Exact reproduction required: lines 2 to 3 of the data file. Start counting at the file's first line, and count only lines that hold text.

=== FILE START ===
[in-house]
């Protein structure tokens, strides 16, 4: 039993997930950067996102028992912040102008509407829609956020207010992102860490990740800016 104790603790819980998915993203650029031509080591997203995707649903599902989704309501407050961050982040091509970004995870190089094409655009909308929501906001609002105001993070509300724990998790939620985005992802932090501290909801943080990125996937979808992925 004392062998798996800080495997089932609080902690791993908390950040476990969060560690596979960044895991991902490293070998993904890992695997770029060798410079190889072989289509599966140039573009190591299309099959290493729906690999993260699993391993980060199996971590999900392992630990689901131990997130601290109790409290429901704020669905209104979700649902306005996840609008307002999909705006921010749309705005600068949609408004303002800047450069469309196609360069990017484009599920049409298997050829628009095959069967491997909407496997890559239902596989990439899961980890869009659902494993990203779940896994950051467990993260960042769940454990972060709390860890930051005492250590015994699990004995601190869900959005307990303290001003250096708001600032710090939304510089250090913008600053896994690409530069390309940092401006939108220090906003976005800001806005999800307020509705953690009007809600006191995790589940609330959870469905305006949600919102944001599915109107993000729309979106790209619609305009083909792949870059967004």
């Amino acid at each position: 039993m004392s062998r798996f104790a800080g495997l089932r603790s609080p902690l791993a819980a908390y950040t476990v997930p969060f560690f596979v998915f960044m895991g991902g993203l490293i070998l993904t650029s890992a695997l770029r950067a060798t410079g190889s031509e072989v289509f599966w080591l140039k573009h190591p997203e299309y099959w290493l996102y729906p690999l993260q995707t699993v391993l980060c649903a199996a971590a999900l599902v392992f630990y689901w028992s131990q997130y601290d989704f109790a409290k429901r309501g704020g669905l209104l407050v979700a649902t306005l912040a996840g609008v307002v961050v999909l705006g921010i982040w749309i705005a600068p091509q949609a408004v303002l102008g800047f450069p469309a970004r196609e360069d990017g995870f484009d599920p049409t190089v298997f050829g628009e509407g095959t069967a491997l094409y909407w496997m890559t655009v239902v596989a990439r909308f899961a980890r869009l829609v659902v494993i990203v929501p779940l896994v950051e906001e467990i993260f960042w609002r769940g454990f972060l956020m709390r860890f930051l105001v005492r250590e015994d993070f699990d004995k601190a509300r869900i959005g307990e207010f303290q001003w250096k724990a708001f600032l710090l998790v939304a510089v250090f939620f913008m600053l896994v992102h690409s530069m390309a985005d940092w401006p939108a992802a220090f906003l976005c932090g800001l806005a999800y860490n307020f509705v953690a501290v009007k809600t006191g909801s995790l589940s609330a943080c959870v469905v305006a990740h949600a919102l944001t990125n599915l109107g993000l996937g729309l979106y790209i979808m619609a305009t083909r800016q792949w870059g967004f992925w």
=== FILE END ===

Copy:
């Protein structure tokens, strides 16, 4: 039993997930950067996102028992912040102008509407829609956020207010992102860490990740800016 104790603790819980998915993203650029031509080591997203995707649903599902989704309501407050961050982040091509970004995870190089094409655009909308929501906001609002105001993070509300724990998790939620985005992802932090501290909801943080990125996937979808992925 004392062998798996800080495997089932609080902690791993908390950040476990969060560690596979960044895991991902490293070998993904890992695997770029060798410079190889072989289509599966140039573009190591299309099959290493729906690999993260699993391993980060199996971590999900392992630990689901131990997130601290109790409290429901704020669905209104979700649902306005996840609008307002999909705006921010749309705005600068949609408004303002800047450069469309196609360069990017484009599920049409298997050829628009095959069967491997909407496997890559239902596989990439899961980890869009659902494993990203779940896994950051467990993260960042769940454990972060709390860890930051005492250590015994699990004995601190869900959005307990303290001003250096708001600032710090939304510089250090913008600053896994690409530069390309940092401006939108220090906003976005800001806005999800307020509705953690009007809600006191995790589940609330959870469905305006949600919102944001599915109107993000729309979106790209619609305009083909792949870059967004």
């Amino acid at each position: 039993m004392s062998r798996f104790a800080g495997l089932r603790s609080p902690l791993a819980a908390y950040t476990v997930p969060f560690f596979v998915f960044m895991g991902g993203l490293i070998l993904t650029s890992a695997l770029r950067a060798t410079g190889s031509e072989v289509f599966w080591l140039k573009h190591p997203e299309y099959w290493l996102y729906p690999l993260q995707t699993v391993l980060c649903a199996a971590a999900l599902v392992f630990y689901w028992s131990q997130y601290d989704f109790a409290k429901r309501g704020g669905l209104l407050v979700a649902t306005l912040a996840g609008v307002v961050v999909l705006g921010i982040w749309i705005a600068p091509q949609a408004v303002l102008g800047f450069p469309a970004r196609e360069d990017g995870f484009d599920p049409t190089v298997f050829g628009e509407g095959t069967a491997l094409y909407w496997m890559t655009v239902v596989a990439r909308f899961a980890r869009l829609v659902v494993i990203v929501p779940l896994v950051e906001e467990i993260f960042w609002r769940g454990f972060l956020m709390r860890f930051l105001v005492r250590e015994d993070f699990d004995k601190a509300r869900i959005g307990e207010f303290q001003w250096k724990a708001f600032l710090l998790v939304a510089v250090f939620f913008m600053l896994v992102h690409s530069m390309a985005d940092w401006p939108a992802a220090f906003l976005c932090g800001l806005a999800y860490n307020f509705v953690a501290v009007k809600t006191g909801s995790l589940s609330a943080c959870v469905v305006a990740h949600a919102l944001t990125n599915l109107g993000l996937g729309l979106y790209i979808m619609a305009t083909r800016q792949w870059g967004f992925w």